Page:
DH: So how did it all turn out?

Monte Spicer: I had a great career, and a lot of sponsors. It wasn’t if I was going to turn pro, it was when they were gonna let me. I’m not one of those guys who thinks you deserve an A just because you did your homework. If everybody’s paying their dues, and you get your ass waxed that day, you got your ass waxed and that’s the way it should be. I know there’s a lot of politics, but at the same time, I’m not going to sit around and just let you screw me, you know? So I just retired. I competed for ten years, and I did one show a year because I wanted to stay healthy.

And then, what do we know about all this? If you’re in powerlifting, bodybuilding, or Olympic lifting, you’re not going to make a living unless you’re a top-ten guy. You’re not getting paid. So, I started making a good living working with athletes. Working with other people.

DH: What’s your connection with Kiefer and DH?

Monte Spicer: I met Kiefer through my business partner. He was talking to her about Carb Nite, and she was like, “He gave me a book, and it’s interesting. He sounds like he knows what he’s doing.” I looked at his work, and it looked like the stuff we did when we were competing. It made sense. There was some stuff in there where I was like, “Whoa, he’s deep! What’s all this?” And then one day we met, maybe five years ago.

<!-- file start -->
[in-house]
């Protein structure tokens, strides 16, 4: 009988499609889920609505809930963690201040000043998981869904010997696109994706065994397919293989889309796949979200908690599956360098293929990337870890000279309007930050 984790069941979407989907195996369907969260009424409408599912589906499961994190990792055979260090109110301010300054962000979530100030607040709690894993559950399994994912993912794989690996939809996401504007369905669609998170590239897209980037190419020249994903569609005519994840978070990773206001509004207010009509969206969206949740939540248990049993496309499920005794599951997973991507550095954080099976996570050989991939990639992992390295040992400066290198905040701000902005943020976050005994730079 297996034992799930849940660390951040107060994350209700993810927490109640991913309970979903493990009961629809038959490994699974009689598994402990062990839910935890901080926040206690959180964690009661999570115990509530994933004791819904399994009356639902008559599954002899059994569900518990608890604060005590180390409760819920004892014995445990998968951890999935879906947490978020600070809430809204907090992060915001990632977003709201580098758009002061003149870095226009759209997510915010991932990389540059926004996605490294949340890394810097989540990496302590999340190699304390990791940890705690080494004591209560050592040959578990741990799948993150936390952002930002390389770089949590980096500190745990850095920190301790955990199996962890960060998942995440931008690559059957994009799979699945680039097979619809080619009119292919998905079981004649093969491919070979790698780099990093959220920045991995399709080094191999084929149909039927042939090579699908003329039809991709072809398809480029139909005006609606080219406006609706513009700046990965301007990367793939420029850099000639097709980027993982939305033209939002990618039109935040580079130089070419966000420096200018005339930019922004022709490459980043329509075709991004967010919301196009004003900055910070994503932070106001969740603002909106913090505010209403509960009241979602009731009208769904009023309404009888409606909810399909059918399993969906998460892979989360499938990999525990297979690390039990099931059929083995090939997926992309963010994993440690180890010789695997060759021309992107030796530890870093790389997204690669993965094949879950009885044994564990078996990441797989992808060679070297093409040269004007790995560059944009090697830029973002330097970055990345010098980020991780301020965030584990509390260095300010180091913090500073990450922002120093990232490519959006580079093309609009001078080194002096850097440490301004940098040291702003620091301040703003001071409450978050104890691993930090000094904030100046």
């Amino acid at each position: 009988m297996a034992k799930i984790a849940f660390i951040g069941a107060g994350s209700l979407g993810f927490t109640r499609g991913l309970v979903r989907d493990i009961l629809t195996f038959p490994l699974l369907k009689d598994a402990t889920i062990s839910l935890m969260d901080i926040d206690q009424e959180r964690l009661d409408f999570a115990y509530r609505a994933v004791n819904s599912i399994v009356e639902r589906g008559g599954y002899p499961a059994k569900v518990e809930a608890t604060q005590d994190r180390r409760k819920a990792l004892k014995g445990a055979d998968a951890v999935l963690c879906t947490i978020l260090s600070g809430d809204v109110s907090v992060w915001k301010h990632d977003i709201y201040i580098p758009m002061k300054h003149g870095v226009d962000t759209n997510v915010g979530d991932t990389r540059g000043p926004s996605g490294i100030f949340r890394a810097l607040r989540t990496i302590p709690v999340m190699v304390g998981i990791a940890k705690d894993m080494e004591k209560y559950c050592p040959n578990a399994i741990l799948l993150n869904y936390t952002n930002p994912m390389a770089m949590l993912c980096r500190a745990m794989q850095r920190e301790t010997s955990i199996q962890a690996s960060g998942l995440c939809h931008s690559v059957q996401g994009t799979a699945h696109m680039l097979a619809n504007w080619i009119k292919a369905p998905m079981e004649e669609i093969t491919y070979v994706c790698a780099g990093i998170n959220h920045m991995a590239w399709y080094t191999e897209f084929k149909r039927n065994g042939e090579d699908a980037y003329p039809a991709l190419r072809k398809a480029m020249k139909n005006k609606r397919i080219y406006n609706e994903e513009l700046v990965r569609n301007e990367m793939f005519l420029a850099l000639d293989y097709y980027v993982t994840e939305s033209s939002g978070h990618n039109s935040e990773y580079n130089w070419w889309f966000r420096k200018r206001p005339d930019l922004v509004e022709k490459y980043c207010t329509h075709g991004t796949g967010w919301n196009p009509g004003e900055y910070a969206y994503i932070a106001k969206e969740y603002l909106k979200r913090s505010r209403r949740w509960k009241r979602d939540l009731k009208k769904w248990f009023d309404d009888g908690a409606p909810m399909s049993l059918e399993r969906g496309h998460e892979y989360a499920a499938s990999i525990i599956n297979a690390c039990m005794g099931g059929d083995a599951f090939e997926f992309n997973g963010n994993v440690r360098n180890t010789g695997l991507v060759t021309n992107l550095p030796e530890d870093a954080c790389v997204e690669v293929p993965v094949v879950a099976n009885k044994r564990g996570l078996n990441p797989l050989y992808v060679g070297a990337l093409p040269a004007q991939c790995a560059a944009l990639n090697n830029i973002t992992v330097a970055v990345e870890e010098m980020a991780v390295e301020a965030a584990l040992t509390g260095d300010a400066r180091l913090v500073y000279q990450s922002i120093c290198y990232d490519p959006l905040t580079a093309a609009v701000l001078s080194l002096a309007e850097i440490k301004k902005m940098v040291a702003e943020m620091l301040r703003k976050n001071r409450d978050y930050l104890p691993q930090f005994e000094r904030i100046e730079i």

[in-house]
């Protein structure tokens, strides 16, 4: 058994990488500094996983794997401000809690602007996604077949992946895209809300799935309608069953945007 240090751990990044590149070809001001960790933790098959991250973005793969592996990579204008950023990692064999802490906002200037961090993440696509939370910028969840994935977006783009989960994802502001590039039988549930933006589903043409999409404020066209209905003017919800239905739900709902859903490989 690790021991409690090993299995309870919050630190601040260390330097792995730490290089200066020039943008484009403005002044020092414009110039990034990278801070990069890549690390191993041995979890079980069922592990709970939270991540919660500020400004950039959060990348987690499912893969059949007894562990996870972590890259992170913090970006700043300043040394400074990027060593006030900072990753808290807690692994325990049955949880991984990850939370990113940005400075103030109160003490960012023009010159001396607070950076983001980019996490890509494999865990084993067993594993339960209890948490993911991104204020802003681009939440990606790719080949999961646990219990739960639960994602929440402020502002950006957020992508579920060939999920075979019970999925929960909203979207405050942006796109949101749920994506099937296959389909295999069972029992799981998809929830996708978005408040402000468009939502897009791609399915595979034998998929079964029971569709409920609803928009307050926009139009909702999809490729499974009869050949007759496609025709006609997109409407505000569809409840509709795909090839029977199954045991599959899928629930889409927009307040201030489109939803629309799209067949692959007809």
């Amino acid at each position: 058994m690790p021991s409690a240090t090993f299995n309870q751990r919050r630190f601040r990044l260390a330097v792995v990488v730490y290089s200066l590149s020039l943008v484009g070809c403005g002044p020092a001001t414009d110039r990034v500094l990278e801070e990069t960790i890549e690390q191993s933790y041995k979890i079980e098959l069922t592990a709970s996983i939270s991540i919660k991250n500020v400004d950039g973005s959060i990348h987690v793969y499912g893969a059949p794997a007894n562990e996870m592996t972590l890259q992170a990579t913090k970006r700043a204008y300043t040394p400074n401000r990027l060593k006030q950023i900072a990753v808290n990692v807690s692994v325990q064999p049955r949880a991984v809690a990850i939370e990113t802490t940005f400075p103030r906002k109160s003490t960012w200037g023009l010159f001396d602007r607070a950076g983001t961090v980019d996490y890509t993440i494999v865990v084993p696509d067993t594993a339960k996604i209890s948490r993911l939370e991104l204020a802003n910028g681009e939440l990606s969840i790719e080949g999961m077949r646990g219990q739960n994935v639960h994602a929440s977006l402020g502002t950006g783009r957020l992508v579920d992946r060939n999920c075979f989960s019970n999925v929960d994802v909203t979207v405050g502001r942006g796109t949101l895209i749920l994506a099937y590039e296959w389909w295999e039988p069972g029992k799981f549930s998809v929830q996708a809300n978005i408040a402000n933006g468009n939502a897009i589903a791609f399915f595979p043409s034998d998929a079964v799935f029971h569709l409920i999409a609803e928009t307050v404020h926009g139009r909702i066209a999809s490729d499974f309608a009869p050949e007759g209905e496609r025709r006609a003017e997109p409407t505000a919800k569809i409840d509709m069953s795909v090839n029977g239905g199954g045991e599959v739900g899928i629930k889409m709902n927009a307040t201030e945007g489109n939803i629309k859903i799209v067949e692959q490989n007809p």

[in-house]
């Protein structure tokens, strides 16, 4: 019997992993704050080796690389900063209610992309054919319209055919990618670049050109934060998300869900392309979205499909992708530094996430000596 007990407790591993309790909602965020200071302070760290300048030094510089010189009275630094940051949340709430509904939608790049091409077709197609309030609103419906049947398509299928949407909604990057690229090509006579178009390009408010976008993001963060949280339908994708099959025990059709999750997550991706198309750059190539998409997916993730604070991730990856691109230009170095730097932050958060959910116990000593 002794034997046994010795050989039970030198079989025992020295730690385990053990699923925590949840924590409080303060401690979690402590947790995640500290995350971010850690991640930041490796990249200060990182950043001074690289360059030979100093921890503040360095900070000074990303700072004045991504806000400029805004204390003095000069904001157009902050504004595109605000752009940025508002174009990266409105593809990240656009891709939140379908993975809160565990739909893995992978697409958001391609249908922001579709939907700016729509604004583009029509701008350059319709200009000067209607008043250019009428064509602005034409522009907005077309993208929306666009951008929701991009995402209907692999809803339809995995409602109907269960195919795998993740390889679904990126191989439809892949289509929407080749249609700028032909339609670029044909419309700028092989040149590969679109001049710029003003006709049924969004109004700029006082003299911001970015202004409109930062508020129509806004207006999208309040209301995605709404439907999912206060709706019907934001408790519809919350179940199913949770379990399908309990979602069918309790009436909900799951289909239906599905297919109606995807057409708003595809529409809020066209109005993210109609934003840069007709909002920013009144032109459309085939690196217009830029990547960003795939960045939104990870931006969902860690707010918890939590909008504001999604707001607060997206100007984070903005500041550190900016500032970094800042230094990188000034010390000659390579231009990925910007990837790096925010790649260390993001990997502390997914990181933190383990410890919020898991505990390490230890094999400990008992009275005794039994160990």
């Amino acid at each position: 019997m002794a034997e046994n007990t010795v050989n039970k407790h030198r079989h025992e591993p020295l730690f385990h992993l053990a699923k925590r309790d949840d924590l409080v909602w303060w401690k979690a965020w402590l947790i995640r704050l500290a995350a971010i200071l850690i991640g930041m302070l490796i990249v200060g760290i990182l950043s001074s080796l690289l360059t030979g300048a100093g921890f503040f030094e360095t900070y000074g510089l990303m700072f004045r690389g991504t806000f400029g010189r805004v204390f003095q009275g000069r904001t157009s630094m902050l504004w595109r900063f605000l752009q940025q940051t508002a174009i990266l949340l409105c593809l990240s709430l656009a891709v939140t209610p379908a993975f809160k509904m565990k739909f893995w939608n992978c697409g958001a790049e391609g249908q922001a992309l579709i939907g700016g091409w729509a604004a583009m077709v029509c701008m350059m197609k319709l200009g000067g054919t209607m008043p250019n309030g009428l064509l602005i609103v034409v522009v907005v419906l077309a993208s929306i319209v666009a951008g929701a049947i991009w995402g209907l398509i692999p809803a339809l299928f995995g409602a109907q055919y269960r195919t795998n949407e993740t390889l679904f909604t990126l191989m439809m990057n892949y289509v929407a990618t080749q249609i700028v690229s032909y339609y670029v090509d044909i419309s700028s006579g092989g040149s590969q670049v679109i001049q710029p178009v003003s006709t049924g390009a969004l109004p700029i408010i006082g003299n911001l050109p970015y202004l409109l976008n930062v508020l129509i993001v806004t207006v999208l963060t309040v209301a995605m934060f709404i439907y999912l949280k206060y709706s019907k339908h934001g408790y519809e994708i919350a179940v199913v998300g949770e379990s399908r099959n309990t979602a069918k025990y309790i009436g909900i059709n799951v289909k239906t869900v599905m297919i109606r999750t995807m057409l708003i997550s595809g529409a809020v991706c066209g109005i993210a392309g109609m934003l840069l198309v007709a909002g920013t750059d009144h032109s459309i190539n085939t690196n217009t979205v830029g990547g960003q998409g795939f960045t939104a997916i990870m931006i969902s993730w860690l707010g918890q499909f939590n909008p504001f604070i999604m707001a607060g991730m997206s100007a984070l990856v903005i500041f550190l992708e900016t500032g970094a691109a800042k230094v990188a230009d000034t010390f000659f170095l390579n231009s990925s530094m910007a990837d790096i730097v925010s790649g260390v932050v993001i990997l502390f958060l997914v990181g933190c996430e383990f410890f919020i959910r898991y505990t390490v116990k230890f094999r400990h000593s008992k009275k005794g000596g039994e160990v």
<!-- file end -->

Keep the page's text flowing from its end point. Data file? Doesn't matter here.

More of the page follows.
I’ve always had the utmost respect for Kiefer. He’s always been a straight shooter. I like the way he tells things like they are. We play chess together, in terms of bouncing things off each other. If I don’t know something, I’ll call him, and if he’s getting someone ready for a show, he’ll call me. We just hit it off from the day we met.

DH: What can we expect from you in the future? What are you looking to do?

Monte Spicer: In terms of my practice, I feel like I haven’t even touched the surface of where I want to go with this. I’d love to get our name out there to work with different athletes and bring out the best in everybody. I want to be able to guide everyone in the right direction, because to me, it takes a village to raise a child, and my business is my child. The more resources and tools I have in my toolbox, I’ll be able to guide people in the right direction. And in return, people will send somebody back to us. For every person we help, five more people are gonna come back to us. That’s the way I look at it.